This Judgment Lays Down The Grounds For Remedy Not Being Available Under Section 6 SRA.
J. M. Srinivasan
J. A.P. Misra
J. N. Santosh Hegde
Appellant-Shri Mahabir Prasad Jain
Respondent- Shri Ganga Singh
The respondent was a tuck shop owner whose shop was uprooted by the appellant. The respondent claims he is the tenant of the appellant, and sought remedy under the Specific Relief Act for possession of a part of the premises.
- The respondent had filed a suit against the appellant and the Municipal Corporation for a permanent injunction that would stop the defendant from removing the appellant from his tuck shop.
- The appellant had thrown the respondent’s goods from the tuck shop, and the local police had refused to help the respondent. The appellant then began constructing a basement and covered the tuck shop. The respondent filed a suit in the Trial Court.
- The Trial Court granted an ex parte injunction, and appointed a Commissioner to report on the premises. Before this order, the respondent had filed an application under Section 45 of the Delhi Rent Control Act alleging disconnection of electricity by the appellant to the shop.
- While the first suit was pending at the court, the respondent filed another suit under Section 6 of the Specific Relief Act praying for possession of a part of the property in question. The Trial Court granted a decree stating that the plaintiff was entitled to a portion of premises, and ordered the obstruction to be dismantled.
- Aggrieved by this order, the appellant has filed the present appeal.
Section 6 Specific Relief Act, 1963- Suit by a person disposed of their immovable property. It states the time period and circumstance in which a suit can be filed by someone disposed of their immovable property.
Section 45 of the Delhi Rent Control Act, 1958–Landlord cannot cut off or withhold any essential supply or service from the tenant.
- Whether the respondent is a tenant of the appellant?
- Whether the respondent has a remedy under the Specific Relief Act?
- The respondent had contended that they became a tenant of the property, and the appellant is the landlord. The Supreme Court however found these averments inconsistent and senseless. It was stated that a glance at the evidence sufficiently shows that this case made for tenancy is absolutely false. The Trial Court had hence rightly held there was no tenancy.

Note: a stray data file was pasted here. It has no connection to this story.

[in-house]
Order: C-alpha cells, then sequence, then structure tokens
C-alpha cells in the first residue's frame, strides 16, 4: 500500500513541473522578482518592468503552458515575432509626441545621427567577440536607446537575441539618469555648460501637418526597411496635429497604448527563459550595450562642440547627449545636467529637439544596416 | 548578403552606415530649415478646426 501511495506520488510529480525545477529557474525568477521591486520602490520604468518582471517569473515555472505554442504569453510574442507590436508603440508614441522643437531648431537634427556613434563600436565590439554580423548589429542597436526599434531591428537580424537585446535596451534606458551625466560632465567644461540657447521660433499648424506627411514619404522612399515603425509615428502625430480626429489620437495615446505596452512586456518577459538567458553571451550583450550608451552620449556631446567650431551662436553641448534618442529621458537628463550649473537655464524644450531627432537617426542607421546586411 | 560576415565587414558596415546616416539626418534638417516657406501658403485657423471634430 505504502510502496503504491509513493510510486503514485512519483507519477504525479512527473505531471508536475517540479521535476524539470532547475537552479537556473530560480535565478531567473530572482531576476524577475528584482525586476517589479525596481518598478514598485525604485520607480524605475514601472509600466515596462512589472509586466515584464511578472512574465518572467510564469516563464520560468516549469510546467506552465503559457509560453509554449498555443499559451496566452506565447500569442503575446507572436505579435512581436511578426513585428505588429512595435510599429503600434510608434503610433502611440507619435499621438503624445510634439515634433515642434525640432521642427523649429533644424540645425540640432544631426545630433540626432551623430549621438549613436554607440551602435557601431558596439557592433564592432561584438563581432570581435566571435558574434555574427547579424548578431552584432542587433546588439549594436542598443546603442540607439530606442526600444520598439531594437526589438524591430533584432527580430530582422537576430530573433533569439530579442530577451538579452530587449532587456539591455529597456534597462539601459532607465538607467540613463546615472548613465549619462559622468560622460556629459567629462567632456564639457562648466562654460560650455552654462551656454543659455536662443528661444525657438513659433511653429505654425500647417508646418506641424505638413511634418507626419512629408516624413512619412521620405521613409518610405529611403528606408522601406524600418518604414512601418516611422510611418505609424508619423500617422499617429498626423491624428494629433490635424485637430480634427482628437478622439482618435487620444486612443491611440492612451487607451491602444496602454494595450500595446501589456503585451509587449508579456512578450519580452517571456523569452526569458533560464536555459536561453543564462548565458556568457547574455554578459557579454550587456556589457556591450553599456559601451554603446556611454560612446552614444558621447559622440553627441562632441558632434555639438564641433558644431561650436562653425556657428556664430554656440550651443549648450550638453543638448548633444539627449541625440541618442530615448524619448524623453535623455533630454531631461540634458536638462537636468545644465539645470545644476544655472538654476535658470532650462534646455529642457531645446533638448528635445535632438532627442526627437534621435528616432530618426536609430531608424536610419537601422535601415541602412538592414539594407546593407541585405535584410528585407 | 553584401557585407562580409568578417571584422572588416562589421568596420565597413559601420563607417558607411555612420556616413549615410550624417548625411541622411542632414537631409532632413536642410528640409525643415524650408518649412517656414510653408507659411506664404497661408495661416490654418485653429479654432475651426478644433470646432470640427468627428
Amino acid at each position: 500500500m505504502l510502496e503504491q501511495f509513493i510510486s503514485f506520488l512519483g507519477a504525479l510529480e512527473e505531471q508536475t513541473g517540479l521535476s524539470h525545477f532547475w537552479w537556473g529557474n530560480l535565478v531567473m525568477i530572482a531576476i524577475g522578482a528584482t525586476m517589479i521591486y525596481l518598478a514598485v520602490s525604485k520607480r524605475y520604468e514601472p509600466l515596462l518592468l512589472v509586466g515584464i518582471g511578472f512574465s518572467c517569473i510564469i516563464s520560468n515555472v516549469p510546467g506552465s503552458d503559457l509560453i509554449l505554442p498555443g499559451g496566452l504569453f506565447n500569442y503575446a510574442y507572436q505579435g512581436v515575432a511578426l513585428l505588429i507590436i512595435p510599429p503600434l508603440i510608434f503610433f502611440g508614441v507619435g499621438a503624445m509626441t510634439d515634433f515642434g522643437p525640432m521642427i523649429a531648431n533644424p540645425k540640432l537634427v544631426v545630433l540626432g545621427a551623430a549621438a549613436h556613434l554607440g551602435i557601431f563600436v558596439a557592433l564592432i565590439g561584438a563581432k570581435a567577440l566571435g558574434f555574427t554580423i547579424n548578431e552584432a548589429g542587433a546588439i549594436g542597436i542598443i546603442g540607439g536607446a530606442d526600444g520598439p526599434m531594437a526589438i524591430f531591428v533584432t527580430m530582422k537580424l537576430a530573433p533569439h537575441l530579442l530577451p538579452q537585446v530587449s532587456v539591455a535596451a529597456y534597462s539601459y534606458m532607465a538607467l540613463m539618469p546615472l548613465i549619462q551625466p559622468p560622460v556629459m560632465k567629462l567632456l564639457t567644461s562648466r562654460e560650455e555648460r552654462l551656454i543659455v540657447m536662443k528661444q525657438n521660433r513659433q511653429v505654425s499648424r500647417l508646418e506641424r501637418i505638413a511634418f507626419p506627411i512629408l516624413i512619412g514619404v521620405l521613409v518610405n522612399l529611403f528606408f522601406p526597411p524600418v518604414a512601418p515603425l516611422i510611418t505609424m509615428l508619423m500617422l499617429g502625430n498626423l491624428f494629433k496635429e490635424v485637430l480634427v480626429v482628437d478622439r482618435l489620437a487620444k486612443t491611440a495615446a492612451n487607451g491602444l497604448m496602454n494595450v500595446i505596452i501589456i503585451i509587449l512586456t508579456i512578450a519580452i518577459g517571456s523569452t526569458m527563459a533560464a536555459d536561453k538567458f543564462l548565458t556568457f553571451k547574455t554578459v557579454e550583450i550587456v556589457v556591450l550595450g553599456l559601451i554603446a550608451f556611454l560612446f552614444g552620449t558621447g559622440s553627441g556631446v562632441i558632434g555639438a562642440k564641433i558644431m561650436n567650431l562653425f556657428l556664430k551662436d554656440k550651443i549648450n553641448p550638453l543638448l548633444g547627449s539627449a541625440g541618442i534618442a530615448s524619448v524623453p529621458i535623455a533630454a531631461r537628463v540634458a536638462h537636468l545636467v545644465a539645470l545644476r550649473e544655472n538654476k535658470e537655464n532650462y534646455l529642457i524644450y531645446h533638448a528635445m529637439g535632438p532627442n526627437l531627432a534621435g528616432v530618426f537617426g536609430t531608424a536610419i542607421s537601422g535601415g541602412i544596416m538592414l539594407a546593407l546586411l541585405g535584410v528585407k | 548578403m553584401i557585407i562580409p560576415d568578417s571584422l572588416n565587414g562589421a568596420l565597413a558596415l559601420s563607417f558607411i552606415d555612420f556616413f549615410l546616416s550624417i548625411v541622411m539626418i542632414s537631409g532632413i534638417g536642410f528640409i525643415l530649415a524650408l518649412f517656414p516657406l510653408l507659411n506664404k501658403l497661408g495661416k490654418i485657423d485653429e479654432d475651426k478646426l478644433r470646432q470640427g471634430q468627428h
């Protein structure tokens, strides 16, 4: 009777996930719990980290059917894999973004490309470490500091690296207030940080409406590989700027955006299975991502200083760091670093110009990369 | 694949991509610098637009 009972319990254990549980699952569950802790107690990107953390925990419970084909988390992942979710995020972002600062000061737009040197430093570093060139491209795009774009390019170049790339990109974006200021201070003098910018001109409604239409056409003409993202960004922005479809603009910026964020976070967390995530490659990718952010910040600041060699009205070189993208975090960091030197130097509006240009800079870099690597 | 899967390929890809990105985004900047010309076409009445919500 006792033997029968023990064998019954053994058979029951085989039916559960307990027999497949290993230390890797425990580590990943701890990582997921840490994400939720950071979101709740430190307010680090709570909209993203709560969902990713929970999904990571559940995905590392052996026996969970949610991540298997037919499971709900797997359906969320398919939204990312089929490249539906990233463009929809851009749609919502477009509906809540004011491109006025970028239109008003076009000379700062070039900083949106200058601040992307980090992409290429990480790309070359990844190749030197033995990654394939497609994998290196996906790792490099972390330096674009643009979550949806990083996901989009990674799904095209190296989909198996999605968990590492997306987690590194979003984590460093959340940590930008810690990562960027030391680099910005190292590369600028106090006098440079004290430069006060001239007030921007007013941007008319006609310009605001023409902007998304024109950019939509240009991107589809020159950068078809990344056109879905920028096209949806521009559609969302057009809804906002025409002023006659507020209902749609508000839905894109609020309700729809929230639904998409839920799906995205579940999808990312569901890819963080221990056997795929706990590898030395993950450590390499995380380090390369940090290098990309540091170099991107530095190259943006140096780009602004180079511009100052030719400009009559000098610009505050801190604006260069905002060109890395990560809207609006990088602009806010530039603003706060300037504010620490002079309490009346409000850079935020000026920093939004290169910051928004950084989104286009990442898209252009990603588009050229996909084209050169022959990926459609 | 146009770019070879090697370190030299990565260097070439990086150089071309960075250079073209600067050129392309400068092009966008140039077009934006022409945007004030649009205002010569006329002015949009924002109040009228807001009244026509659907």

- The Court however found that the Trial Court had committed grievous errors, which the High Court ignored. In the case, the respondent was never a tenant under the appellant, but was engaged on a daily wage basis. The appellant claimed they took pity on the respondent and engaged in his service, and the respondent in return filed a suit of injunction. The Supreme Court states that the Trial Court in its analysis should have considered if the pleas were false. If the plea was in the favour of the appellant, the current suit by the respondent under Section 6 of the Specific Relief Act should not maintainable.
- Further, the relevant question of whether the respondent was exclusively in possession of the premises was not adequately dealt with. The Trial Court ignored relevant materials.
- The Court also observed that the respondent has been instituting different proceedings in different forums at short intervals, and has made inconsistent allegations against the respondent. This is an abuse of process and the respondent was not allowed relief under the Specific Relief Act.
The court in this case has considered a dispute of tenancy, and has concluded that the respondent is not a tenant and the case made by them does not make sense. The court has also found that the Trial Court and High Court have erred in the management of this case. The Trial Court’s decree was beyond the prayer sought by the plaintiff. Further the respondent’s frequent use of pleas and dispute settlement mechanism is seen as an abuse of process, and the Supreme Court did not provide relief to the respondent through the Specific Relief Act.
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